Thoughts on Incremental Infill: How to Get More of What We Love
Recently, we have had the pleasure of presenting at a number of forums including the annual GPA conference, a ULI/CNU Small Summit, and the MicroLife Institute’s Innovative Housing Summit. We have used these great opportunities to dig into some concepts we’ve been contemplating for a long time, focusing specifically on the need for more housing in our most beloved communities. We believe that focusing incremental changes in certain neighborhoods—places with existing infrastructure and good bones—can have a tremendous impact on housing choice, diversity, and affordability. However, implementation will require overcoming some long-standing obstacles including outdated codes and ordinances, and unfounded fears and misconceptions. We’ve included a range of policy recommendations that are Atlanta-focused, but will be useful to most communities—large and small.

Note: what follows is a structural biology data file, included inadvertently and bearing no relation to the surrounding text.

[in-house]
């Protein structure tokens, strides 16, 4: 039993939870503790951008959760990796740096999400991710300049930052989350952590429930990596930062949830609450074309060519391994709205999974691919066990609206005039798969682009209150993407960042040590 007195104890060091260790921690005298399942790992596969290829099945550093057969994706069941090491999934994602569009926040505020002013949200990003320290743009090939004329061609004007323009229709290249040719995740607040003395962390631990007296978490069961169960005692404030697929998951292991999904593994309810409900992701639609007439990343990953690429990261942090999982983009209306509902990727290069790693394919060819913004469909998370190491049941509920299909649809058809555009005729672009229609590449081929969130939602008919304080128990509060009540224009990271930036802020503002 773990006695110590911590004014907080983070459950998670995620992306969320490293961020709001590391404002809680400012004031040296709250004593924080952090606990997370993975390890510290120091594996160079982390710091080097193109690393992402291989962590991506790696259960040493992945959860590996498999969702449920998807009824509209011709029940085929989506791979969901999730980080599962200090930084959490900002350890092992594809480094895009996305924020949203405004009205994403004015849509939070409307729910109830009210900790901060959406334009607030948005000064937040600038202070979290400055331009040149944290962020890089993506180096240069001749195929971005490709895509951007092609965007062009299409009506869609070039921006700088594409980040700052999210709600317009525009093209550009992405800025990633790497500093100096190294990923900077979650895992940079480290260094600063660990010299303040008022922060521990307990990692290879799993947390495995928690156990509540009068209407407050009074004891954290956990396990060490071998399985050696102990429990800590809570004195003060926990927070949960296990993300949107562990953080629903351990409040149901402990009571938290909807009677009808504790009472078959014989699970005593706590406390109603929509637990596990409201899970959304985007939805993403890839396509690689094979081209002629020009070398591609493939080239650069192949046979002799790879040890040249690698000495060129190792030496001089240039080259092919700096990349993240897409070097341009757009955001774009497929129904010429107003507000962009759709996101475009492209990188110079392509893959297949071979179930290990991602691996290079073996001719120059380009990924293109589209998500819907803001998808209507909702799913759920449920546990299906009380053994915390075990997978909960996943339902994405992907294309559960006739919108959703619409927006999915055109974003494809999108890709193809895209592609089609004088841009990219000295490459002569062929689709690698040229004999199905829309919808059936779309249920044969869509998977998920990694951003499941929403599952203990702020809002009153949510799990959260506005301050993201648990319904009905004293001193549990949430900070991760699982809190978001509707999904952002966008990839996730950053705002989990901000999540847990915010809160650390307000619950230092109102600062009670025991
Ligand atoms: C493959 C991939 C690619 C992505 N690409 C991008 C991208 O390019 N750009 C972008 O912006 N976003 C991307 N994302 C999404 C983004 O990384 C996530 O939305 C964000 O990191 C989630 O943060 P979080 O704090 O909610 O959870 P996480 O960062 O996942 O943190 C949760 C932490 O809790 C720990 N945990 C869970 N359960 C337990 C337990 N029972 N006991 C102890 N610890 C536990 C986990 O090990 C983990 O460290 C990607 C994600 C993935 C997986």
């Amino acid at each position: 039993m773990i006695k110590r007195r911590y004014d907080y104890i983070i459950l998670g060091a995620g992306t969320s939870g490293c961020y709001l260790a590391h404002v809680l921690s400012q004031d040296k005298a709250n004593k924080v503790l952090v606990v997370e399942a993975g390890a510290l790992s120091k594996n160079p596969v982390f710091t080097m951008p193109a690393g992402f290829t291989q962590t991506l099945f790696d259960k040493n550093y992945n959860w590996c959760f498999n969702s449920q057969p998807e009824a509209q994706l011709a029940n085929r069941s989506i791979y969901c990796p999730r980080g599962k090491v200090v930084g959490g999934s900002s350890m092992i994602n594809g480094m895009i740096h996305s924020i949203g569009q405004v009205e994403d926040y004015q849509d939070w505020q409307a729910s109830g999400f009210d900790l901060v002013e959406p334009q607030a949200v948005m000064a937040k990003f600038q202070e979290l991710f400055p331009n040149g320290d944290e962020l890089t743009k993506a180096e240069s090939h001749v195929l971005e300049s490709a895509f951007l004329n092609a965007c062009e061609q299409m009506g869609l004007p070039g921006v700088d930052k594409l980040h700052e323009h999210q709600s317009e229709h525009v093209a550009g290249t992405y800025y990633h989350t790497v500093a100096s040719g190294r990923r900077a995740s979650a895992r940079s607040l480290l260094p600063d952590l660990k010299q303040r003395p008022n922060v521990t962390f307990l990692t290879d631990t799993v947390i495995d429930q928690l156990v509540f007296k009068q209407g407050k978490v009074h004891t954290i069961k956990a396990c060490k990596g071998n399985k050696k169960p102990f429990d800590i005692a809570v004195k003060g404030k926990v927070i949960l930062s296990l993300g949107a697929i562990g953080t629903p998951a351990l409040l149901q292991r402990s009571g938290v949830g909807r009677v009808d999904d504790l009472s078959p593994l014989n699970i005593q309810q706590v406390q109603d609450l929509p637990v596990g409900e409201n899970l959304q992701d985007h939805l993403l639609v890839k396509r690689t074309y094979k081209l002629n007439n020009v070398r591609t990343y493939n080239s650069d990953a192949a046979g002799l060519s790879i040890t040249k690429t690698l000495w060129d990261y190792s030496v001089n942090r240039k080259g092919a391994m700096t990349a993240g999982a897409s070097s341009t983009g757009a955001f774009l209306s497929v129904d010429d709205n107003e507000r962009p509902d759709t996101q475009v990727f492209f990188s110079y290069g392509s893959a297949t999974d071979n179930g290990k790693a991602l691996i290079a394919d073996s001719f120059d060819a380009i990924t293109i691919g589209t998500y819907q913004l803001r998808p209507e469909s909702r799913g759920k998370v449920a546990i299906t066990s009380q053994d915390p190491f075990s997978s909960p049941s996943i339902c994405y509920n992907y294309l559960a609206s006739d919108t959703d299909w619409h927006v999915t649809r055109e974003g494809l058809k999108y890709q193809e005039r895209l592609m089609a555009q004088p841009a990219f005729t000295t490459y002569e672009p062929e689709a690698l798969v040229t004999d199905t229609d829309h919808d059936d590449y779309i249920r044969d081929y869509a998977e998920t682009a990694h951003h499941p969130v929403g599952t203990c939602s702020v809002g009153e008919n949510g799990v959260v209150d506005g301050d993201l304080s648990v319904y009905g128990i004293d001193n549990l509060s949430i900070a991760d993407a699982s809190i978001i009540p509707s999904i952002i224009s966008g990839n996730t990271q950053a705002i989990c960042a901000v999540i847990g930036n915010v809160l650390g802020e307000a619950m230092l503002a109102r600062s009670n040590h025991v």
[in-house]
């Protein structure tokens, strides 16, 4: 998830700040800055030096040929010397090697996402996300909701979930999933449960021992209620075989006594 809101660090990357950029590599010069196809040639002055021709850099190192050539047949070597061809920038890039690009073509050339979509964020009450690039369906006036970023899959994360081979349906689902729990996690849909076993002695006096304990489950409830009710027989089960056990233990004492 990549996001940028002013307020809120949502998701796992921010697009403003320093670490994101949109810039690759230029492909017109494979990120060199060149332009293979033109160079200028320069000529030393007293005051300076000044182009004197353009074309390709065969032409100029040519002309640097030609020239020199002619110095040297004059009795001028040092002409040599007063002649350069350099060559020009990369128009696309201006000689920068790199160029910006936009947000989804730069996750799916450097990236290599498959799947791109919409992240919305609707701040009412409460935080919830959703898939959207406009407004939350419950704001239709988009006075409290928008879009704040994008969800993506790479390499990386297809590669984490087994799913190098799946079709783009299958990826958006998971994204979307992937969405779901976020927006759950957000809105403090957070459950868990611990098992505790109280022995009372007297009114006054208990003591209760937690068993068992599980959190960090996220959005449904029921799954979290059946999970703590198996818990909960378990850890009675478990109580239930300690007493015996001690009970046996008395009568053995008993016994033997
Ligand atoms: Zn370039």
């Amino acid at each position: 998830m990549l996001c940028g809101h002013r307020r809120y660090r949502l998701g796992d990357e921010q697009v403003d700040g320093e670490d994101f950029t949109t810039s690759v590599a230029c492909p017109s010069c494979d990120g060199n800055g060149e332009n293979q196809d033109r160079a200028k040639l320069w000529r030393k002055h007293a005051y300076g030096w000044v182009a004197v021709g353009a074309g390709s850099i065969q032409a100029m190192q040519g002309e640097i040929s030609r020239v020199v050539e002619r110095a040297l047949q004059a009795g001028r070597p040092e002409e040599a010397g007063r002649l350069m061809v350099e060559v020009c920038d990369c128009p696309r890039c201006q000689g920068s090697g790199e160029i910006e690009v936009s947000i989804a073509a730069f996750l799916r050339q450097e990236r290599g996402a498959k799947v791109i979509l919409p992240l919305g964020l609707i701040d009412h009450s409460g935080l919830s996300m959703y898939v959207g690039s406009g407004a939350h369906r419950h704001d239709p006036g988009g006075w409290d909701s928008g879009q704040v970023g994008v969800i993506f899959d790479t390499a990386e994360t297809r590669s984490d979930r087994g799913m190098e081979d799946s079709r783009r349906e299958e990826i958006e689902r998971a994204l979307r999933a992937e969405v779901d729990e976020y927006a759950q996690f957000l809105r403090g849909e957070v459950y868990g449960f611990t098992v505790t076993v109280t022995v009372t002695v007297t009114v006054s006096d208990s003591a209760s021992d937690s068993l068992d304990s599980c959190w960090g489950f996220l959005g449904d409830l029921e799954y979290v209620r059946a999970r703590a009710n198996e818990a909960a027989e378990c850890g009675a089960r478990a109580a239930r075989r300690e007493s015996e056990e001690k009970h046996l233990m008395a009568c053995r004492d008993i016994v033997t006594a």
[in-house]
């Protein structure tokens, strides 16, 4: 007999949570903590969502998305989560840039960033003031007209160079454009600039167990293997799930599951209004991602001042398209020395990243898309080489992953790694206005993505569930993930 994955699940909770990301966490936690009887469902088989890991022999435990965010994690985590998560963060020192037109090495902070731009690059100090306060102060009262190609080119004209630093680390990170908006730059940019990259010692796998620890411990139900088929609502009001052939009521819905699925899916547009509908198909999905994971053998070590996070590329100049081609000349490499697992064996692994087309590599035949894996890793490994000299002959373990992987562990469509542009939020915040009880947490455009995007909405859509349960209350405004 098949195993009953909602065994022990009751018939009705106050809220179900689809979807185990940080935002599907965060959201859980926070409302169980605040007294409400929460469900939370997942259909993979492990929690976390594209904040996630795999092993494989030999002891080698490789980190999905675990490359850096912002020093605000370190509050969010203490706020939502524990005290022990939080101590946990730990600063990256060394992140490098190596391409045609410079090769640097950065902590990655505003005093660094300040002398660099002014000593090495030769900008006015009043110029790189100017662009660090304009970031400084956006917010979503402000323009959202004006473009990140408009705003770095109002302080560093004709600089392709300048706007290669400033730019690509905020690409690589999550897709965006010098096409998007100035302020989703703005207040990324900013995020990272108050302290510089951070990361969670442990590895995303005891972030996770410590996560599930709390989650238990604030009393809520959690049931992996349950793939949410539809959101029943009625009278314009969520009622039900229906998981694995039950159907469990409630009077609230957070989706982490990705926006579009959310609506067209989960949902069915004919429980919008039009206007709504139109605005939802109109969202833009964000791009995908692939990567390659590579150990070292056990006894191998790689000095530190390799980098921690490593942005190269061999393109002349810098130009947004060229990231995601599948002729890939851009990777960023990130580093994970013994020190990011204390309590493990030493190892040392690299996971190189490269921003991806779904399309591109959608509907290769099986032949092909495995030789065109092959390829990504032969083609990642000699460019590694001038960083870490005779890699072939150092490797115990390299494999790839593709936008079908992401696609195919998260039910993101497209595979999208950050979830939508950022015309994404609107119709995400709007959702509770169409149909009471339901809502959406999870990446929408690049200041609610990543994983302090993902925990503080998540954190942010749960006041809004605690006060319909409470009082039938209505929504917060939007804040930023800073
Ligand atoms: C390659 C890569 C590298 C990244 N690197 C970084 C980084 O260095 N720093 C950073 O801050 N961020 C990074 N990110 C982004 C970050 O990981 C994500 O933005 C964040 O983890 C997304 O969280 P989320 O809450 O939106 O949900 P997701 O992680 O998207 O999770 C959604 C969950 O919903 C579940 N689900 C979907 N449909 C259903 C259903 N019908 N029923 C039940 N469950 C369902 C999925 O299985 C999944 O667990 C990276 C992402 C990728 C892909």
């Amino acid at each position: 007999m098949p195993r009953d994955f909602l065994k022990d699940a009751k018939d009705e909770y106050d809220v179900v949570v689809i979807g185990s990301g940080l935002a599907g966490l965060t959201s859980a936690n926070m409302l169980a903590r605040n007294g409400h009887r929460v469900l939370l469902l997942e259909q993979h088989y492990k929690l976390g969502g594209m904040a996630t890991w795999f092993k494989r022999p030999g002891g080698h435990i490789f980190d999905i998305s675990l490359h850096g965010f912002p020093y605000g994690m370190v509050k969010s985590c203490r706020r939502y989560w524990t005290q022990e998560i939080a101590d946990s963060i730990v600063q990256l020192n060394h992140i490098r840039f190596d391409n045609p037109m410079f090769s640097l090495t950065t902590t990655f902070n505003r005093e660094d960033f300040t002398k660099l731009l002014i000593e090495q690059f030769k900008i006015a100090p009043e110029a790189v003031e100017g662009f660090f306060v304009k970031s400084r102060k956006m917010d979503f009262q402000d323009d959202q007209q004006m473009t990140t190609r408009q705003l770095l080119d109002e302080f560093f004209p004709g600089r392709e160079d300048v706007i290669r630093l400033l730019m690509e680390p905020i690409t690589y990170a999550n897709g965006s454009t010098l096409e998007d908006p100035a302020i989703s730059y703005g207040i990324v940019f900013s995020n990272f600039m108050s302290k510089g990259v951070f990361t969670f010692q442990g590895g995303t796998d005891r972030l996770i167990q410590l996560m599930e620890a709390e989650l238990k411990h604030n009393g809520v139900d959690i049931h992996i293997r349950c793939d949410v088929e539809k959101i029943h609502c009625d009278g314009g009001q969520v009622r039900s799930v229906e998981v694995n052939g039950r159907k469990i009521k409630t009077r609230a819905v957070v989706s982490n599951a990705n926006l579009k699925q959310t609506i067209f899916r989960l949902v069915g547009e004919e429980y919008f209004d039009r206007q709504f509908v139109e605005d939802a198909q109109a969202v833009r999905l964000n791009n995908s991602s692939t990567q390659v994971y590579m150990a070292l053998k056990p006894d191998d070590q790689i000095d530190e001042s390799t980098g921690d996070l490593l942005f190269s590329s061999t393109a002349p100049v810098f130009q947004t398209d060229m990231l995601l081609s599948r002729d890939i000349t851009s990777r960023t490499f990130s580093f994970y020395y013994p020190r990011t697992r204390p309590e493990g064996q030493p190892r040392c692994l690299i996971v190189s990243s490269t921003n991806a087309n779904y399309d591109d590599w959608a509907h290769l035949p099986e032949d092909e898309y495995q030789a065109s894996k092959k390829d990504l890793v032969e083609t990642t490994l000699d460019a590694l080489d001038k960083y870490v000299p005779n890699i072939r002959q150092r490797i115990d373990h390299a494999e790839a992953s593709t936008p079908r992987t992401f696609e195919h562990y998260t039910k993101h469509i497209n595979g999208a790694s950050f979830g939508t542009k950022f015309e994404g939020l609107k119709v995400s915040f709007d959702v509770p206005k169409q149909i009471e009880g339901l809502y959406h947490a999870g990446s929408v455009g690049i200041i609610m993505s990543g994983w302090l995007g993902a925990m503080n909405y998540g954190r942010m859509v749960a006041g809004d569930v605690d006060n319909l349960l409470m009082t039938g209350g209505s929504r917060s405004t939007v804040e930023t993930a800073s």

Click here to view a combined presentation PDF.
At the Innovative Housing Summit, the audience was asked a question that seemed simple yet is complex in-practice: what is innovative housing? Well, we at KW believe that innovative housing is housing that is allowed to evolve with a community’s needs. In Atlanta, the problem is simple: we need more housing. So innovative solutions mean finding creative ways to provide more housing in a low-density city that prides itself on preserving neighborhood character. This means changes to our policies to allow duplexes, ADUs, tiny houses, and the many other excellent examples of small-scale residential infill to be built in our older, walkable, accessible neighborhoods—neighborhoods where if you look closely, historic examples of these housing types are likely to already exist. If you believe in an equitable Atlanta and want to see a future that includes everyone, you should join us in advocating for these incremental changes in our communities.
We are far from done exploring these ideas, so stay tuned for more information in the coming months!